But more often than not, rustic decor does feature in farmhouse schemes. 'In a farmhouse-style home, you are very likely to see rustic materials,' explains Laura Williams. 'Farmhouse is all about the craftsmanship and woodworking of the materials in the home.'

Jennifer Davis further explains how rustic details are commonly incorporated into farmhouse schemes, as well as explaining what she regards as the key characteristics of farmhouse decor: 'Farmhouse decor is a subset of rustic design with a more specific focus on a charming, country-inspired atmosphere. Farmhouse style often incorporates elements like shiplap walls, barn doors, and decorating with vintage accessories to evoke a sense of traditional farm life.'

Modern farmhouse kitchen in cottage with low ceilings, wooden cabinets and black upper cabinets

(Image credit: Gunter & Co/Mark Bolton)

Color is another element that can often differentiate between farmhouse and rustic, with rustic schemes typically reflecting darker and moodier hues while farmhouse generally promotes a lighter feel by decorating with neutrals. Jennifer adds: 'While both styles celebrate simplicity, farmhouse decor tends to integrate more white and neutral color palettes, reflecting the light and airy ambiance of rural living.'

NYC-based interior designer Tyson Ness also weighs in, agreeing that farmhouse schemes often lean towards lighter colors: 'The color palette for a farmhouse interior leans toward bright, open, and airy. Tone-on-tone and some lighter wood tones are introduced.'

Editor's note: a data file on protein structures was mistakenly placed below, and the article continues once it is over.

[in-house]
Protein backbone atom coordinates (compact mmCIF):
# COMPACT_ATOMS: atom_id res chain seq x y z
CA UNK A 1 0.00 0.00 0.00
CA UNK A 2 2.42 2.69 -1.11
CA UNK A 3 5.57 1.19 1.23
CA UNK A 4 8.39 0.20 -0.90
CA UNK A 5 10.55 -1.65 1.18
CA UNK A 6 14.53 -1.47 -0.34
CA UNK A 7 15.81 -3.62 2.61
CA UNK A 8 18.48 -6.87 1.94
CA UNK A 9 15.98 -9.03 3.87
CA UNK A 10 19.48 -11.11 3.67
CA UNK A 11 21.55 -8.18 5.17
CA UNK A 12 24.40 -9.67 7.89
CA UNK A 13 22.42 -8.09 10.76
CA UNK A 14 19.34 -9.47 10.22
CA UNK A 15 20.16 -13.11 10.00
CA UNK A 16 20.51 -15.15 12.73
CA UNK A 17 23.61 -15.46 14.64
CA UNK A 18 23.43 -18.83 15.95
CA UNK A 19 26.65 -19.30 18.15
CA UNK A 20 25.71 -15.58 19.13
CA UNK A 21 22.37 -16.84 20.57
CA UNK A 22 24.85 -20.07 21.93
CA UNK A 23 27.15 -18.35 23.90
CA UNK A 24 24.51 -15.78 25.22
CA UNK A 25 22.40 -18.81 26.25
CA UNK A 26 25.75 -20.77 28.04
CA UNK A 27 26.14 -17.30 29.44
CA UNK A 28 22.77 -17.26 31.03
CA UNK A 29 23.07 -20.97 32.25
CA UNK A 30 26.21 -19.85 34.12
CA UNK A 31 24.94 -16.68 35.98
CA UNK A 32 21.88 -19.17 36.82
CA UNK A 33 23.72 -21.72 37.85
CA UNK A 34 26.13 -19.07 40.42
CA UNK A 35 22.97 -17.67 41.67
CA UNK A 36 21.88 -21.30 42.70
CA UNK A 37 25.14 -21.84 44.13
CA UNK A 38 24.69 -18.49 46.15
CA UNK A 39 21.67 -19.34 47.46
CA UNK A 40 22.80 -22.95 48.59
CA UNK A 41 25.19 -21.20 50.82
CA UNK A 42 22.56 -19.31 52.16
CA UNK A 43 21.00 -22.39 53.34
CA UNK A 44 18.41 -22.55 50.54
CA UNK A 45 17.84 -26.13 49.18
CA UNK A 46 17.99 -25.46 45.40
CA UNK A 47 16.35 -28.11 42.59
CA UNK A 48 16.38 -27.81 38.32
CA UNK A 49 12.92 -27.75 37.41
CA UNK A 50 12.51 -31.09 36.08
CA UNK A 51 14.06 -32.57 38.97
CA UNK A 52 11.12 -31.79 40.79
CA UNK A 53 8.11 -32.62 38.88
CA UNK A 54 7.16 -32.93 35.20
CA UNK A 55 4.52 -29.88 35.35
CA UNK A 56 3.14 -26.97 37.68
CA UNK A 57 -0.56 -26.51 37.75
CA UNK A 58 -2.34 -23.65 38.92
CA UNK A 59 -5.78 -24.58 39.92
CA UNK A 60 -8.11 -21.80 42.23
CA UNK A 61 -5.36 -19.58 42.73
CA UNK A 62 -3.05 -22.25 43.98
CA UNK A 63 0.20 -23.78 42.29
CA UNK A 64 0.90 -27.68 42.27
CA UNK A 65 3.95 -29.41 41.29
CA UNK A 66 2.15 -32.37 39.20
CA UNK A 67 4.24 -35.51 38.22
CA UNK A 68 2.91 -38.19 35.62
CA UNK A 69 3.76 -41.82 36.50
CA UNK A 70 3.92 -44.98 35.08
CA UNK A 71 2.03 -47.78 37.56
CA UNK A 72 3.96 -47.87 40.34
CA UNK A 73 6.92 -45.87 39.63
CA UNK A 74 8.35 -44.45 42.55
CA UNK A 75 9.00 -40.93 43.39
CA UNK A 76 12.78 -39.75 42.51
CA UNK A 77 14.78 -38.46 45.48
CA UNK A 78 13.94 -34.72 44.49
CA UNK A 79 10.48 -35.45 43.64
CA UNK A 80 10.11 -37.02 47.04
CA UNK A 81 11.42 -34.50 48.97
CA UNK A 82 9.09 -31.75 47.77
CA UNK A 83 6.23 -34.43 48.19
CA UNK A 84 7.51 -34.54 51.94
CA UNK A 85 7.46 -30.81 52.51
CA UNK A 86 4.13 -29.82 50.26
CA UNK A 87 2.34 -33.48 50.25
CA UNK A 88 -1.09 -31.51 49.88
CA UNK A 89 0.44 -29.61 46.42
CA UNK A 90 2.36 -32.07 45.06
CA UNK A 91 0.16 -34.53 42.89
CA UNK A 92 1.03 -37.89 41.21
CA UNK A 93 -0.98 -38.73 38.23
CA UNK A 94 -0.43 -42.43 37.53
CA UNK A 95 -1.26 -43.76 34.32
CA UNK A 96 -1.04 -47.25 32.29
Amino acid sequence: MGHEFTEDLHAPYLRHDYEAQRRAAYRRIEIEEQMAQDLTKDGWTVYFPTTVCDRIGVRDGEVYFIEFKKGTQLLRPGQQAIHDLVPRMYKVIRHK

Tyson Ness
Tyson Ness

Tyson Ness is the founder and director of Studio Ness, a NYC-based full-service interior design studio. Studio Ness is known for its collaborative approach to residential and select commercial and workspace projects across the US and abroad, crafting spaces that are unique to the client. Tyson has over a decade of experience in the NYC design sector and has worked on a number of projects that have been featured in publications both in print and online.

Farmhouse style also puts a strong emphasis on the practicality of its design, with these spaces designed for day-to-day functional living – whether a farmhouse kitchen or farmhouse living room.

Jennifer explains: 'Additionally, farmhouse decor places a strong emphasis on functional and practical elements, with a mix of vintage and contemporary pieces to create a comfortable and inviting space that feels both nostalgic and modern. While rustic decor is a broader concept encompassing a variety of weathered influences, farmhouse decor is a refined and specific iteration with a focus on creating a cozy, country-inspired home.'

In summary, both farmhouse and rustic styles focus on natural materials, most commonly wood, but farmhouse is a more specific reference for creating a homely, lived-in space that prioritizes country decor. Tyson concludes: 'While both styles celebrate natural materials and a connection to traditional roots, rustic design leans towards a rugged, natural look, and farmhouse design is more about creating a cozy, light, and welcoming space with a touch of nostalgia.'

While these styles certainly share lots of similar themes, it's clear that there are differences between them. You can decorate with rustic furnishings without achieving a farmhouse scheme, yet to achieve a farmhouse look, you'll almost certainly be incorporating rustic details into your space. 

Paint & Color Editor

Emily is H&G's Paint & Color Editor, covering all things color across interior design and home decor. She joined the team in the summer of 2023, having studied Fashion Communication at university before working in various creative roles ahead of making the leap into interiors. She lives in Glasgow where she loves admiring the city's architecture, frequenting her favorite coffee spots, and sourcing vintage furniture for her tenement apartment. Emily's interior style is inspired by the simplicity of midcentury design, mixed with more playful modern pieces that inject small (but bold) doses of color.